Bethany probably retains its primitive character as well as any other town in that country. Looking at it, any one would imagine that no changes had been wrought in it for two thou sand years. Its houses are stone hovels of a not very inviting appearance to those accustomed to modern dwellings. Its streets are mere lanes. The place of Lazarus’s burial is pointed out as a deep and almost inaccessible hole in the ground or rock, but like many of the definite localities now pointed out, it gives no satisfaction to any but the most credulous. Sending our horses by the road, we took the shorter path to the city, which passes over the top of the mount. Here, too, we could realize that we were closely following the literal footsteps of Jesus. Though many changes have taken place in superficial appearances, still the main outline of the country remains the same.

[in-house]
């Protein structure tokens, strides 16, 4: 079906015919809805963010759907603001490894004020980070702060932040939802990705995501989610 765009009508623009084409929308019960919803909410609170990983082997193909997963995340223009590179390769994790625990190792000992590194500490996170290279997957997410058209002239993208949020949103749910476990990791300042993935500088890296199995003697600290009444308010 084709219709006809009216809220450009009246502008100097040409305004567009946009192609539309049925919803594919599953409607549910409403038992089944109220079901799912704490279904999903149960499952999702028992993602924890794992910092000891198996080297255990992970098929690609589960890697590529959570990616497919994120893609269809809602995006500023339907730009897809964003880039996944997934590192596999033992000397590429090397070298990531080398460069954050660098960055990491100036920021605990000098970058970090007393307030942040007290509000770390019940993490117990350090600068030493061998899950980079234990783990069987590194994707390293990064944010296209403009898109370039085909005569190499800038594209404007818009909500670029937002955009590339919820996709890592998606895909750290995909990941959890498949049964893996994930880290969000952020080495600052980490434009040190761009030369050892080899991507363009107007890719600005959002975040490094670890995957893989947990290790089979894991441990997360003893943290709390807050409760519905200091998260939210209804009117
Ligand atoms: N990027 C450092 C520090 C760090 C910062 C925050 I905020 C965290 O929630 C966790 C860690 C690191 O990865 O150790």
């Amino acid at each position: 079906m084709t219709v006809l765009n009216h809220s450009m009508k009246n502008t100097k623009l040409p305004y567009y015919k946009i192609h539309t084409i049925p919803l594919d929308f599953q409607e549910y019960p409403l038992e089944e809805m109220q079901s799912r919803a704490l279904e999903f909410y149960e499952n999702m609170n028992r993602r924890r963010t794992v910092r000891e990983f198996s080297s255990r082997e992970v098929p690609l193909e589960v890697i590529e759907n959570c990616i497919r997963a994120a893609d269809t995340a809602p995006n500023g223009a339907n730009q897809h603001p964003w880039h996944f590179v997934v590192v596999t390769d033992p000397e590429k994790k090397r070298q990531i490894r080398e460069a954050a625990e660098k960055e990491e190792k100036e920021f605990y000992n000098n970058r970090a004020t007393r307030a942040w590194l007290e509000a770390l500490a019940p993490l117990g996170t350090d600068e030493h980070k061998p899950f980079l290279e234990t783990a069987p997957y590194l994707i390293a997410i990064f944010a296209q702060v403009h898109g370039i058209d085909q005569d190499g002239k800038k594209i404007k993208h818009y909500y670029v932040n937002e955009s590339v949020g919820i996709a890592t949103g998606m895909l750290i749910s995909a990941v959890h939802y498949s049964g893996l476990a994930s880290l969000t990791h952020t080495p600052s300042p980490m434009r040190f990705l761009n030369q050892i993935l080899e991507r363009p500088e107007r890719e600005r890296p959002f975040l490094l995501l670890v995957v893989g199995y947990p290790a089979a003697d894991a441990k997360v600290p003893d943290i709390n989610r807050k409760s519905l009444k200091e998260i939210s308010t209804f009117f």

The elongated height east of Jerusalem is divided by a slight depression into Mount Scopas to the north and the Mount of Olives to the south. The latter is also divided, for the southern extremity is sometimes called the Mount of Offense because Solomon there built altars to please his idolatrous wives. On the western side of Olivet are the tombs of the prophets. And in the valley of Jehoshaphat are pointed out the tombs of James, of Zechariah, and the pillar of Absalom. The latter still stands quite well preserved, and according to the Jewish traditions is the one spoken of in 2 Sam. 18: 18. It is frequently though incorrectly referred to as Absalom’s tomb. It shows marks of great age. The base of the pillar is perhaps ten feet square and hollow. An aperture about a foot in diameter has been broken through one side. Into this, devoted Jews in passing cast a stone, exclaiming, ” Cursed be every son that disobeyeth his father.” Front time to time these stones are thrown out.